LGBTQ+ campaigners in Sri Lanka have finally made substantial headway in their struggle for equal rights after years of agitation. The country’s Supreme Court has approved a law that will decriminalize homosexuality, which is presently punishable by imprisonment and a fine.
Private Member’s Bill Presented in Parliament
An individual member introduced the bill in parliament last month, and it received widespread backing from advocacy groups. The proposal to decriminalise homosexuality in Sri Lanka has been long overdue, with activists advocating for change for years.
Supreme Court Ruling: “Not Unconstitutional”
Following more than a dozen petitions from both sides of the debate, Sri Lanka’s Supreme Court determined that the measure attempting to decriminalise homosexuality was not unconstitutional. The news was made by Speaker of Parliament Mahinda Yapa Abeywardena, who stated that the court considered the law was in accordance with the country’s constitution.
A Historic Development for LGBTQ+ Rights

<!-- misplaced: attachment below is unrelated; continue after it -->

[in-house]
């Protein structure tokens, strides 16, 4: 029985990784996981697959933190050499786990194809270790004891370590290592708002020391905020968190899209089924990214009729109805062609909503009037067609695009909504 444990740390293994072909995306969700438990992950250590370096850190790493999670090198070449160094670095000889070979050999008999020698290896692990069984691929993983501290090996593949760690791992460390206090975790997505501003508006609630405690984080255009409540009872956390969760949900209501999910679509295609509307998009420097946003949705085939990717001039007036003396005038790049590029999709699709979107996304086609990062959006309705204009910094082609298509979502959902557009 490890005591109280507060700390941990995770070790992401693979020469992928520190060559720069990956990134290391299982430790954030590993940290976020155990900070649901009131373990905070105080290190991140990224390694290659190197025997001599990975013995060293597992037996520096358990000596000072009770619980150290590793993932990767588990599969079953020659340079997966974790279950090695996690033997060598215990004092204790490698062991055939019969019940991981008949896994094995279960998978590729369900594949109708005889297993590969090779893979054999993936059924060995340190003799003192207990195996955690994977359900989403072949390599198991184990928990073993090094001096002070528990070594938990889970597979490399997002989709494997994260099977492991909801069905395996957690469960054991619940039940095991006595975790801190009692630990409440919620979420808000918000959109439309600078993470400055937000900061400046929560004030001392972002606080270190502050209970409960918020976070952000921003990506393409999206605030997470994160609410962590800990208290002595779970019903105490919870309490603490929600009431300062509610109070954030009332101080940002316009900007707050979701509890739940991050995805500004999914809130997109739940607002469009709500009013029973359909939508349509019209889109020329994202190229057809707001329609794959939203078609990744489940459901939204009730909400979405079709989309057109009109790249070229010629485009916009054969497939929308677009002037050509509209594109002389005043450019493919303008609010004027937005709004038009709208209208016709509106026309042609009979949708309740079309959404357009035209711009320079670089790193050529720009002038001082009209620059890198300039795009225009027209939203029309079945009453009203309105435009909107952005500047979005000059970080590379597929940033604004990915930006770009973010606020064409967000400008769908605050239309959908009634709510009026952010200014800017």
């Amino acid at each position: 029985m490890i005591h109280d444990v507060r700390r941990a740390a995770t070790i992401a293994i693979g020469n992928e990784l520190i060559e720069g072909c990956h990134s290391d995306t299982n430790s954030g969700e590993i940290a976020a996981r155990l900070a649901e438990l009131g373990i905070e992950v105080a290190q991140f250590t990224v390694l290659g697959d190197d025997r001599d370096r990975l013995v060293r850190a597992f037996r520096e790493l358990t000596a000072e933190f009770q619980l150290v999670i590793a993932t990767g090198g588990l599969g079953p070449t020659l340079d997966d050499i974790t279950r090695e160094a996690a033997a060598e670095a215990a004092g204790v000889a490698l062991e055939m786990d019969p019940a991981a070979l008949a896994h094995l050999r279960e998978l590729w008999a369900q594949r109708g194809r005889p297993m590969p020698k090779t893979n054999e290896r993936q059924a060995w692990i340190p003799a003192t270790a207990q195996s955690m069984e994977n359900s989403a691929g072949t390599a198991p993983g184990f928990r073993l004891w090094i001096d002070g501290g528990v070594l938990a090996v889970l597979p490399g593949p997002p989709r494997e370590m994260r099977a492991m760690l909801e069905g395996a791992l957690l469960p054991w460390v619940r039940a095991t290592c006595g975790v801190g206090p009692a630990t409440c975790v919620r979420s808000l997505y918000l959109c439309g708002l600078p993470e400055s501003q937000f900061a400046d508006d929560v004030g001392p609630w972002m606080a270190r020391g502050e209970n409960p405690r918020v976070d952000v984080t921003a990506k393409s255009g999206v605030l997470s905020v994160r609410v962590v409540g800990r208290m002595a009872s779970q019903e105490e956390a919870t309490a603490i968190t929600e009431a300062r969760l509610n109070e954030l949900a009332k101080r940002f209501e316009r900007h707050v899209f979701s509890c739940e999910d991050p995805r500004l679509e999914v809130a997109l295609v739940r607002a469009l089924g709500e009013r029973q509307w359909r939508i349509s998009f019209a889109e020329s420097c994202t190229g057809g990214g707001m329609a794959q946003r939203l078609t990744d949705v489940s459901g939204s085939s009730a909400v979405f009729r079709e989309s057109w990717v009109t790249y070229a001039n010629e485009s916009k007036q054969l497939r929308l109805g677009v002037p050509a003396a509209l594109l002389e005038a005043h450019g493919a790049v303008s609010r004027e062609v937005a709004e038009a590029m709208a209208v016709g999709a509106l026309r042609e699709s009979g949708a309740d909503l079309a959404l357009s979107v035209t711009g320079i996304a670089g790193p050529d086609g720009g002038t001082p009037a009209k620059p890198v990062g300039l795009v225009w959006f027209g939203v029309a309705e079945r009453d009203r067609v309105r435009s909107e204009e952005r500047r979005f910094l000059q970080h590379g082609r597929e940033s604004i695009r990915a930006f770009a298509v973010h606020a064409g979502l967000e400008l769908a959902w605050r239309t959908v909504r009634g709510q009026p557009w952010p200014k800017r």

The Supreme Court’s judgement, according to Kaveesha Coswatte, an attorney-at-law and advocacy officer for iProbono in Sri Lanka, is a “historic development” that has given hope for meaningful change. While this is an important step forward for LGBTQ+ rights in Sri Lanka, activists will still need to secure the backing of legislators to guarantee that the proposed legislation becomes law.
Unclear Future for the Bill
Neither the administration nor the opposition have stated if they support the bill, leaving the legislation’s future uncertain. Coswatte, on the other hand, is upbeat, claiming that the Supreme Court’s ruling has paved the way for change and represents a watershed moment for Sri Lanka’s LGBTQ+ community.
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